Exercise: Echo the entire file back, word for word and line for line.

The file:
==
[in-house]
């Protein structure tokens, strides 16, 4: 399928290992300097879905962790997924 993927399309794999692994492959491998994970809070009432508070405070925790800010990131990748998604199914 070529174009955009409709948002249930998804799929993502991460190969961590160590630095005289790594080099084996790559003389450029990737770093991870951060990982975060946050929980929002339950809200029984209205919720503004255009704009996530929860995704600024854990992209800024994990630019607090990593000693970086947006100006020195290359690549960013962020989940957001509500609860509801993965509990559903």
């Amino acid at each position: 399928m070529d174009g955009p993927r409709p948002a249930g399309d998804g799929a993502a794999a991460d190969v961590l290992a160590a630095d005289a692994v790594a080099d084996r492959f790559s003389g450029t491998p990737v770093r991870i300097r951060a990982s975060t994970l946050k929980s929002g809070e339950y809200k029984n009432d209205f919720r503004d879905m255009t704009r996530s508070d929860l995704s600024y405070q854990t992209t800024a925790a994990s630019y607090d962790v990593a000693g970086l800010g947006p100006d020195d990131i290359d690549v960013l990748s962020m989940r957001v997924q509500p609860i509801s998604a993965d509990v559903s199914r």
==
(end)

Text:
[in-house]
């Protein structure tokens, strides 16, 4: 399928290992300097879905962790997924 993927399309794999692994492959491998994970809070009432508070405070925790800010990131990748998604199914 070529174009955009409709948002249930998804799929993502991460190969961590160590630095005289790594080099084996790559003389450029990737770093991870951060990982975060946050929980929002339950809200029984209205919720503004255009704009996530929860995704600024854990992209800024994990630019607090990593000693970086947006100006020195290359690549960013962020989940957001509500609860509801993965509990559903």
């Amino acid at each position: 399928m070529d174009g955009p993927r409709p948002a249930g399309d998804g799929a993502a794999a991460d190969v961590l290992a160590a630095d005289a692994v790594a080099d084996r492959f790559s003389g450029t491998p990737v770093r991870i300097r951060a990982s975060t994970l946050k929980s929002g809070e339950y809200k029984n009432d209205f919720r503004d879905m255009t704009r996530s508070d929860l995704s600024y405070q854990t992209t800024a925790a994990s630019y607090d962790v990593a000693g970086l800010g947006p100006d020195d990131i290359d690549v960013l990748s962020m989940r957001v997924q509500p609860i509801s998604a993965d509990v559903s199914r």